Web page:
Proof Of Payment On CD Disbursement

Syderoo
Syderoo   |     |   1 posts since 2019

A family member found an original certificate of deposit recently. This person had no recollection of ever cashing in the certificate (original certificate in hand). Since the institution is still in business, they approached the bank for the payout. The local branch manager said they would research and then indicated the bank had no record of the certificate (issued in 1999). The state has no record of unclaimed assets. The certificate bears the family member's correct name and current address. Is the bank required to provide proof of disbursement since the original documentation was provided? Even if the bank paid out using a ‘lost documentation’ procedure, shouldn’t there be a record of payment? Does my family member have any recourse?



Answers
Ally6770
Ally6770   |     |   2,777 posts since 2010
I was cleaning out files and shredding for the last 2 days. When I opened the second drawer of the fireproof file in the basement I found 2 bags of old bank records. They were all IRA CD's that I had purchased for my husband and I dating back to the late 70's. I always put the CD and the renewed CD in the same bank envelope and kept track of them in ledgers. I cannot tell you how many CD's I shredded in the last 2 days. So even dating back to the 80's and 90's the banks and credit unions did not require to turn in the old CD. I would check IRS returns for the years just before and after the CD matured. You can get them from the IRS.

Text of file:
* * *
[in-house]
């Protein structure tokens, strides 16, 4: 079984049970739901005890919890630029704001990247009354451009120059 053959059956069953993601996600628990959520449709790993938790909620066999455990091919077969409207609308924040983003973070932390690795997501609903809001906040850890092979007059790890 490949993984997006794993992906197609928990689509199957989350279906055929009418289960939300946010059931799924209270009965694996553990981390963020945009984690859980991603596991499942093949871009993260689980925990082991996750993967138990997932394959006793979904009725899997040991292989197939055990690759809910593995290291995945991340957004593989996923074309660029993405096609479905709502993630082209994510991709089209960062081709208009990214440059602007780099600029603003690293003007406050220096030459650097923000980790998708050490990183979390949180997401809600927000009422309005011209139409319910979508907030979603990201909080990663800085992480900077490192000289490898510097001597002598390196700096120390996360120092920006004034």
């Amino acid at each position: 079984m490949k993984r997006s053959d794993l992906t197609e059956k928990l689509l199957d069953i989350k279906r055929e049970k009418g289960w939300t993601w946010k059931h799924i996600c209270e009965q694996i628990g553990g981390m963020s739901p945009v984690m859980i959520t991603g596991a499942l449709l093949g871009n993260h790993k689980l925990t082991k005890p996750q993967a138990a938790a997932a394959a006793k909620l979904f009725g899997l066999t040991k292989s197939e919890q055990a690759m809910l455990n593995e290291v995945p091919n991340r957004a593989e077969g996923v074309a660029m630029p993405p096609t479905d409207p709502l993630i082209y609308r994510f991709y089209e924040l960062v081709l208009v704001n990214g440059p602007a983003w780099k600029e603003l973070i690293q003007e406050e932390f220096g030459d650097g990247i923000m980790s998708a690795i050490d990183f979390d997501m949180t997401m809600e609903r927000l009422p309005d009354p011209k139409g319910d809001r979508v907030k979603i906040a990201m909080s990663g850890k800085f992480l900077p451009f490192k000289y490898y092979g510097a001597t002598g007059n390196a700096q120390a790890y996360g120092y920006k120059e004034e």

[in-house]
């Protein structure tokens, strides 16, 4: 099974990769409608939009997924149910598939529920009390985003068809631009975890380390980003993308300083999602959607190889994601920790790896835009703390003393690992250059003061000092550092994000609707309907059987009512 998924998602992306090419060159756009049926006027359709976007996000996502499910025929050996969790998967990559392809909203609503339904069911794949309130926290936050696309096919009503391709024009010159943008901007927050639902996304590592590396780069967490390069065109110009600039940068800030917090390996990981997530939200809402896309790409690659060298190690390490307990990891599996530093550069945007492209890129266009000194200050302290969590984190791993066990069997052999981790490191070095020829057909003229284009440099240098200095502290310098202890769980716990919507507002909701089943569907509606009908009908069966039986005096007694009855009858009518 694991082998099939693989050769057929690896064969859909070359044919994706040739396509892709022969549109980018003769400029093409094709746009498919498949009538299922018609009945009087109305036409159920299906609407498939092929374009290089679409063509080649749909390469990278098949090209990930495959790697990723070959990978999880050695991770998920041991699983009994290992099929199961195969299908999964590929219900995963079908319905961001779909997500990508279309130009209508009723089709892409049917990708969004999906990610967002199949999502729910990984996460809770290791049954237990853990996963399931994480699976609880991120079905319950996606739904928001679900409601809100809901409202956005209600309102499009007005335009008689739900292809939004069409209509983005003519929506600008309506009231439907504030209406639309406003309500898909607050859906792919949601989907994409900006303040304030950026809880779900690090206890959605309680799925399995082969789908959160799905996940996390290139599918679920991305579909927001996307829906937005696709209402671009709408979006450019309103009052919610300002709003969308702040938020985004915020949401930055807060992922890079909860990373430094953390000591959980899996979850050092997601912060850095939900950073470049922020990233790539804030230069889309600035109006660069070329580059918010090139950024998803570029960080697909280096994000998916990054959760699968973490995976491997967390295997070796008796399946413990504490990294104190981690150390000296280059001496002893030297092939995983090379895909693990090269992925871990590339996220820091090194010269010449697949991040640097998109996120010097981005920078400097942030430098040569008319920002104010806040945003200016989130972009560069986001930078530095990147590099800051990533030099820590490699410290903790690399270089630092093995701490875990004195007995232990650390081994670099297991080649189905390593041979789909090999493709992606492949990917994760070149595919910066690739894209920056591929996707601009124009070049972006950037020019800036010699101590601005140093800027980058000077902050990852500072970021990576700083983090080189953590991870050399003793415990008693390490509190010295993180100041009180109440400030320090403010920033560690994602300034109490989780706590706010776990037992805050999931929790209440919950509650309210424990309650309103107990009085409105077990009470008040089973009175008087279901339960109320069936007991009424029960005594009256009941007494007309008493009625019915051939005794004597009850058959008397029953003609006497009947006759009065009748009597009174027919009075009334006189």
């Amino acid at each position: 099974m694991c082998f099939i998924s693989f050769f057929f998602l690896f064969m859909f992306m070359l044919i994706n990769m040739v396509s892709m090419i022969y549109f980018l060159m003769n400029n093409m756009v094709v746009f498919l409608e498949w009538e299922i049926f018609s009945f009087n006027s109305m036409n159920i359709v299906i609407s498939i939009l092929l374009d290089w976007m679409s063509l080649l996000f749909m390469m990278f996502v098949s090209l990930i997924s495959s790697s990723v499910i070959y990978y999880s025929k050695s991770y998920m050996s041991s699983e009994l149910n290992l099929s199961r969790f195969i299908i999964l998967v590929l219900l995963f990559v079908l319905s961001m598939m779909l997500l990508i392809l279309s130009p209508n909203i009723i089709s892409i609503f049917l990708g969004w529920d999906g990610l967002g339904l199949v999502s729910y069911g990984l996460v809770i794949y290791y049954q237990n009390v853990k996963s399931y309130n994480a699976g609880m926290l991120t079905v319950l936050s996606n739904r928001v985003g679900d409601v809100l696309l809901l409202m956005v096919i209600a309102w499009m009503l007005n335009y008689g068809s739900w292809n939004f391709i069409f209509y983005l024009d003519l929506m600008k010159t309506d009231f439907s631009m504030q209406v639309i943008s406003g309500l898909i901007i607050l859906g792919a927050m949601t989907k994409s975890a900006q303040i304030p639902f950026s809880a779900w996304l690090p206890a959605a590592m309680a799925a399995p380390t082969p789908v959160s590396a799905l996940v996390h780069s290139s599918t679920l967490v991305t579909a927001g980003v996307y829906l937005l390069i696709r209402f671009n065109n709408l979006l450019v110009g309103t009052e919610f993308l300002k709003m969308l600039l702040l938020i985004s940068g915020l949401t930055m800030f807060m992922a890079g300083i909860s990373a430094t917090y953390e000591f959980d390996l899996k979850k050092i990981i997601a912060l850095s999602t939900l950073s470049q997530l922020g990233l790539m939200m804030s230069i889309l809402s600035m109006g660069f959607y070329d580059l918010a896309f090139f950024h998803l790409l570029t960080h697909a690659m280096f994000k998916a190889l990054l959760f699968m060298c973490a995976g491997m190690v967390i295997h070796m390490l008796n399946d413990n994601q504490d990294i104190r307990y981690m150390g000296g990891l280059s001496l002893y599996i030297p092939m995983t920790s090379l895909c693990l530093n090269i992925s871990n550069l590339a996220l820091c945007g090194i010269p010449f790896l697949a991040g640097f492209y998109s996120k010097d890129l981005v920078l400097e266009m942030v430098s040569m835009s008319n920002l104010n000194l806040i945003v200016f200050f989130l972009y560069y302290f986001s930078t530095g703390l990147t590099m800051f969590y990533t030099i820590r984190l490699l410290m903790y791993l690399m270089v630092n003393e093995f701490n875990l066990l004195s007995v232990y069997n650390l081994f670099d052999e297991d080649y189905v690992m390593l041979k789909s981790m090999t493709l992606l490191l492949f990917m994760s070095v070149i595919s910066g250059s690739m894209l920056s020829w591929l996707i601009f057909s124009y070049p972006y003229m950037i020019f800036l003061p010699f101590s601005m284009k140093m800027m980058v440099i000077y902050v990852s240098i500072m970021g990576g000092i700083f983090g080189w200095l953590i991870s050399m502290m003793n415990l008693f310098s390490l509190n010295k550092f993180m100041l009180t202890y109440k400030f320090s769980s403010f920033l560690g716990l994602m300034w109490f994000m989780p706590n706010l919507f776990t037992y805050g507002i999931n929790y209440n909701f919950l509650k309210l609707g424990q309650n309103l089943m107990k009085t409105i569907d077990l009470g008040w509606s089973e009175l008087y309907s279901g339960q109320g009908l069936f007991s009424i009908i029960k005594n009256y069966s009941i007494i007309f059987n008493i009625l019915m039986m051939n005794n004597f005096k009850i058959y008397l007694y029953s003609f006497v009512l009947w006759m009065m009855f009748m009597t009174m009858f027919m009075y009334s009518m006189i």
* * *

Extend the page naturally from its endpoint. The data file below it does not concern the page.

anzavista
anzavista   |     |   13 posts since 2012
Consult a knowledgeable attorney
Ally6770
Ally6770   |     |   2,777 posts since 2010
Check your income tax returns to see when the interest payments stopped. Also check Missing Money.
paoli2
paoli2   |     |   2,571 posts since 2011
1999 that was just 20 years ago. Your family member should check their bank deposits and see if they can find any deposits they made to any institution for about that same amount of the CD. I still have records of CDs I had over 20 years ago. So I am not the normal person but one never knows when they will need proof when it comes to money.

If this doesn't work, you may have to get an attorney who will have to insist they take the time to look further in their records for any trace of what happened to this CD. If your relative found the original CD and it showed them as owner now, I would think something has to exist showing a payout for it by this bank. However, without an attorney involved, the bank will probably give you the ole "we only keep records for 5 years etc" and brush your relative aside. It all depends upon how determined your relative is to find that money.


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